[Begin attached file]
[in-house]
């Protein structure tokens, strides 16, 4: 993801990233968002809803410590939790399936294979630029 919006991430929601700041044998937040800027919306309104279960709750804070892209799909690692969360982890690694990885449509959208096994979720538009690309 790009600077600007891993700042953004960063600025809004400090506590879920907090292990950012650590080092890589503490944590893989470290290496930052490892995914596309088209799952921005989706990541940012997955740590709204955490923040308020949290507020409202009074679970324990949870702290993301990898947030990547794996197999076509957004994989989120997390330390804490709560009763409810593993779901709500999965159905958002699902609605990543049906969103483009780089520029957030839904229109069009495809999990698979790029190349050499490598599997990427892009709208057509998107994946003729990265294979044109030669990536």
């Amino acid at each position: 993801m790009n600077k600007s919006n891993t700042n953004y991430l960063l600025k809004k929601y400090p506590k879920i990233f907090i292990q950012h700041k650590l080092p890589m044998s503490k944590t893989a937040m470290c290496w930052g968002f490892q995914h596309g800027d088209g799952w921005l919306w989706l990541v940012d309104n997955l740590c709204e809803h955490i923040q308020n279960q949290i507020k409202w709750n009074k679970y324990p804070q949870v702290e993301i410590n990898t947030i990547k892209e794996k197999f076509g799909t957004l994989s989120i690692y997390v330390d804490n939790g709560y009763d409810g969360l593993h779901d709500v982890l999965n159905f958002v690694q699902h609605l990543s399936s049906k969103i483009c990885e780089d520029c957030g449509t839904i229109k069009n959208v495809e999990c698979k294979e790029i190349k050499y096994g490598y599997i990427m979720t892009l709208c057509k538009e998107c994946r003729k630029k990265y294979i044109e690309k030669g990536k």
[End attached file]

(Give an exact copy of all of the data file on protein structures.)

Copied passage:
[in-house]
């Protein structure tokens, strides 16, 4: 993801990233968002809803410590939790399936294979630029 919006991430929601700041044998937040800027919306309104279960709750804070892209799909690692969360982890690694990885449509959208096994979720538009690309 790009600077600007891993700042953004960063600025809004400090506590879920907090292990950012650590080092890589503490944590893989470290290496930052490892995914596309088209799952921005989706990541940012997955740590709204955490923040308020949290507020409202009074679970324990949870702290993301990898947030990547794996197999076509957004994989989120997390330390804490709560009763409810593993779901709500999965159905958002699902609605990543049906969103483009780089520029957030839904229109069009495809999990698979790029190349050499490598599997990427892009709208057509998107994946003729990265294979044109030669990536």
């Amino acid at each position: 993801m790009n600077k600007s919006n891993t700042n953004y991430l960063l600025k809004k929601y400090p506590k879920i990233f907090i292990q950012h700041k650590l080092p890589m044998s503490k944590t893989a937040m470290c290496w930052g968002f490892q995914h596309g800027d088209g799952w921005l919306w989706l990541v940012d309104n997955l740590c709204e809803h955490i923040q308020n279960q949290i507020k409202w709750n009074k679970y324990p804070q949870v702290e993301i410590n990898t947030i990547k892209e794996k197999f076509g799909t957004l994989s989120i690692y997390v330390d804490n939790g709560y009763d409810g969360l593993h779901d709500v982890l999965n159905f958002v690694q699902h609605l990543s399936s049906k969103i483009c990885e780089d520029c957030g449509t839904i229109k069009n959208v495809e999990c698979k294979e790029i190349k050499y096994g490598y599997i990427m979720t892009l709208c057509k538009e998107c994946r003729k630029k990265y294979i044109e690309k030669g990536k």